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3 Important Questions to Ask Early In The B2B Sales Process

by Doug Davidoff | Apr 22, 2014 6:30:00 PM

Blog Feature Images-4Several years ago I shared my thoughts on a crucial distinction in the B2B sales process.  Simply, are you making a freedom sale or a capability sale?

In a freedom sale, you’re providing a solution that your customer already has in place.  In essence, your solution frees your customer from having to worry about the issue.  The fundamental proposition in a freedom sale is that you’re going to be able provide the solution better, faster and cheaper than how it is currently being handled.

A capability sale on the other hand offers to provide a solution that enables your customer to do something they currently can’t do.  The underlying proposition of a capability sale is comprised of the value that your capability can provide your customer.

With a freedom sale the focus is on, “what does it cost?” 
With a capability sale the focus is on, “what is it worth?”

If you’re company is focused on increasing margins, it’s a pretty good bet that you’re going to need to be making a capability sale.

💡Related Read: Getting What You're Worth

The most common mistake I see B2B companies make lies in the attempt to make a capability sale by following the freedom sale playbook. The salesperson sells the solution as if the customer understands what the solution will do, and, by extension, what it’s worth.

When making a capability sale, your first job is to enable your customer to understand that:

a)   They don’t currently have the capability you possess
b)   The opportunity cost of the capability

It is important that you establish this early in the sales cycle.  Here are three questions you want to be asking early in the process:

1. How do you currently address [the problem that you solve]?

It’s a pretty good bet that if the customer is worthy of you targeting them, they’re doing something right.  While you may believe it’s obvious that they’re not addressing a problem, they’re probably not fully aware of it.

Asking this question not only informs you about their status quo, it educates the customer about their business. Make sure you're asking effective follow-up questions, and in a short amount of time, your customer will be explaining that they are not fully (or partially) addressing the problem you’re focused on.

2. How are [the answers to the previous question] impacting your business [or the specific objective/initiative you are discussing]?

Make sure you shut up and listen. If your customer seems confused or stumped, you can explain what you’re asking, but under no circumstance should you broaden or change the question.  If they’re perplexed, it’s probably because they’re thinking and grappling with the issue.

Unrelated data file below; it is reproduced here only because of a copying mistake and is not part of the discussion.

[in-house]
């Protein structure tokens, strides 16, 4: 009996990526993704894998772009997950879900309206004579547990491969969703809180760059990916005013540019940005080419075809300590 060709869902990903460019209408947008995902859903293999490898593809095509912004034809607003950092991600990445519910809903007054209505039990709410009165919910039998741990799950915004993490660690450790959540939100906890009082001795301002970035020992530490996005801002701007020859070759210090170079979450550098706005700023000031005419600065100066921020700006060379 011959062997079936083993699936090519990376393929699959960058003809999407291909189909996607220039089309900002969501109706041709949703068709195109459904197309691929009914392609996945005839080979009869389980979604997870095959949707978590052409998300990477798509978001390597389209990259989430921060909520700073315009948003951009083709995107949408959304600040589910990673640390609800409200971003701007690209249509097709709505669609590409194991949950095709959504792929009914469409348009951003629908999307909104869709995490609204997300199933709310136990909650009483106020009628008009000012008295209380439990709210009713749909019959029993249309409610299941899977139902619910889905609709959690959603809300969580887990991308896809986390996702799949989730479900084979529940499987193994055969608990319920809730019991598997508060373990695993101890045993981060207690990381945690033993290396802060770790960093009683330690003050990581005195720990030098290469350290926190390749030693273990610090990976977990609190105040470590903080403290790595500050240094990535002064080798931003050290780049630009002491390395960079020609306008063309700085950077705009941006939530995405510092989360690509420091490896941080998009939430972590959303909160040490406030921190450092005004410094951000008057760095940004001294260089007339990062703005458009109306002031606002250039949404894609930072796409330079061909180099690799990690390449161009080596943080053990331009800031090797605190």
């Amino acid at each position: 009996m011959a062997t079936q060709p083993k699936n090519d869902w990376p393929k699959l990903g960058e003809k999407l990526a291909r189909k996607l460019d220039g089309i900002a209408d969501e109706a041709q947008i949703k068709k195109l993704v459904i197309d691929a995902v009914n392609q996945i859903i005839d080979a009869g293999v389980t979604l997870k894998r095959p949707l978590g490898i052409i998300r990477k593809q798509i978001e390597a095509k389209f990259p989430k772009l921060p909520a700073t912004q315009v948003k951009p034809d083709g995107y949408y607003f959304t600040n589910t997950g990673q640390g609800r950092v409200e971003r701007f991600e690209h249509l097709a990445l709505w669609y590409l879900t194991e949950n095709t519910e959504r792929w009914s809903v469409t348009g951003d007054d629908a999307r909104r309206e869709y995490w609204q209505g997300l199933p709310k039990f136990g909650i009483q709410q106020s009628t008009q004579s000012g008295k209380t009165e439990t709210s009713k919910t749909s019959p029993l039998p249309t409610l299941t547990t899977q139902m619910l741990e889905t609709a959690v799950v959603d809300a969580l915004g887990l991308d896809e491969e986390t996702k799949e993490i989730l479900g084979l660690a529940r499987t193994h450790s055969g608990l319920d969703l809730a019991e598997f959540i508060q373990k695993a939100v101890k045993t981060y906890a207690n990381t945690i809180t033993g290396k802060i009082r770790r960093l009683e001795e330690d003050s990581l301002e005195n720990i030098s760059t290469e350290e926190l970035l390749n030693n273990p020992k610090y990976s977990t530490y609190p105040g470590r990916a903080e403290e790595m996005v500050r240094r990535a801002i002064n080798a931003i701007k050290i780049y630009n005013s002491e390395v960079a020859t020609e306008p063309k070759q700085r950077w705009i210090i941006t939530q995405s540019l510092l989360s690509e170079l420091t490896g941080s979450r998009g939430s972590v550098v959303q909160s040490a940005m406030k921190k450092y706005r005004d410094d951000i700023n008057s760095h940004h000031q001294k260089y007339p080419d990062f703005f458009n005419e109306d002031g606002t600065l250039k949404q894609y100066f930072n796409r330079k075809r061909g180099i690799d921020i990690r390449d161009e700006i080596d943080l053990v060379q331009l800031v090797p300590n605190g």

Consider people don’t spend much time thinking about problems they don’t fully understand or know they have. Your previous question highlighted a new issue that has allowed them to become aware.  Now your job is to help them understand the impact.

Remember, too, that they’ll probably show a fair degree of discomfort.  It’s the pain of consequence that they’re feeling.  It’s totally natural for the customer to try to push away from the issue. Don’t let them. Ask your follow-up questions. Empathize with them and demonstrate the leadership that they can share the impacts with you.

3. What types and levels of resources are you currently allocating towards [the problem/issues you are discussing]?

While this question “rhymes” with the budget question, it’s not the budget question.  What you’re looking for here is the level to which a customer is currently addressing the issue.  The answer is valuable for two reasons:

  • It makes it clear just how big a sale you are making.
  • It helps you understand just how serious they are about solving a problem.

For example, today I was talking with a prospect who was telling me about their desire to reposition their current go-to-market approach.  I asked them this question and they told me about the actions and investments they are currently making.

As I learned this, it became clear they were making about 1/3rd of the investment they needed to make. In answering the question, my prospect admitted that he knew they weren’t doing enough.

Now, my job is clear.  I need to demonstrate that their inability to grow sales predictably, sustainably and scalably is big enough to justify tripling their investment in growth.  The moment I don’t believe that is probable is the moment I should eliminate myself from competition and find a new opportunity.

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